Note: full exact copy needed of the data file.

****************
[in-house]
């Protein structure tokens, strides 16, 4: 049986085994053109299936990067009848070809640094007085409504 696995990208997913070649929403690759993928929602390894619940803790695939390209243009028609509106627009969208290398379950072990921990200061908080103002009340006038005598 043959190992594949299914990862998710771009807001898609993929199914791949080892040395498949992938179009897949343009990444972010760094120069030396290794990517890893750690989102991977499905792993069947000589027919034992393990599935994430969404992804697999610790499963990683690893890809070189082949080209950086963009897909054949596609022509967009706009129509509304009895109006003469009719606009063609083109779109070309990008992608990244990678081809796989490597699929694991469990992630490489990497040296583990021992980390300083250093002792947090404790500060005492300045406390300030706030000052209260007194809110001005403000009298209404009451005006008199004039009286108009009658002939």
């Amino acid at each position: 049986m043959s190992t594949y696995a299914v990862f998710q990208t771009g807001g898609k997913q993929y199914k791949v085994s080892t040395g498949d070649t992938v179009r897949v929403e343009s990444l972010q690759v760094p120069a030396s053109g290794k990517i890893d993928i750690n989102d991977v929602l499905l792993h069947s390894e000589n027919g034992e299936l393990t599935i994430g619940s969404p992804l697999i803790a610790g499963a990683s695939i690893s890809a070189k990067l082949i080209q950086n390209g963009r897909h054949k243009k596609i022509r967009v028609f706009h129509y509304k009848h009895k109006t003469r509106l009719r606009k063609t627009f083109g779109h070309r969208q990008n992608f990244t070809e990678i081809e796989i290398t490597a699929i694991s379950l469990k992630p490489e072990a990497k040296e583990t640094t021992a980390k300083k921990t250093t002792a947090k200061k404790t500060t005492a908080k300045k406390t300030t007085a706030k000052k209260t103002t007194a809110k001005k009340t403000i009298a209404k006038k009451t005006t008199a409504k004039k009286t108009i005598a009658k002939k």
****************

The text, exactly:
[in-house]
């Protein structure tokens, strides 16, 4: 049986085994053109299936990067009848070809640094007085409504 696995990208997913070649929403690759993928929602390894619940803790695939390209243009028609509106627009969208290398379950072990921990200061908080103002009340006038005598 043959190992594949299914990862998710771009807001898609993929199914791949080892040395498949992938179009897949343009990444972010760094120069030396290794990517890893750690989102991977499905792993069947000589027919034992393990599935994430969404992804697999610790499963990683690893890809070189082949080209950086963009897909054949596609022509967009706009129509509304009895109006003469009719606009063609083109779109070309990008992608990244990678081809796989490597699929694991469990992630490489990497040296583990021992980390300083250093002792947090404790500060005492300045406390300030706030000052209260007194809110001005403000009298209404009451005006008199004039009286108009009658002939």
């Amino acid at each position: 049986m043959s190992t594949y696995a299914v990862f998710q990208t771009g807001g898609k997913q993929y199914k791949v085994s080892t040395g498949d070649t992938v179009r897949v929403e343009s990444l972010q690759v760094p120069a030396s053109g290794k990517i890893d993928i750690n989102d991977v929602l499905l792993h069947s390894e000589n027919g034992e299936l393990t599935i994430g619940s969404p992804l697999i803790a610790g499963a990683s695939i690893s890809a070189k990067l082949i080209q950086n390209g963009r897909h054949k243009k596609i022509r967009v028609f706009h129509y509304k009848h009895k109006t003469r509106l009719r606009k063609t627009f083109g779109h070309r969208q990008n992608f990244t070809e990678i081809e796989i290398t490597a699929i694991s379950l469990k992630p490489e072990a990497k040296e583990t640094t021992a980390k300083k921990t250093t002792a947090k200061k404790t500060t005492a908080k300045k406390t300030t007085a706030k000052k209260t103002t007194a809110k001005k009340t403000i009298a209404k006038k009451t005006t008199a409504k004039k009286t108009i005598a009658k002939k």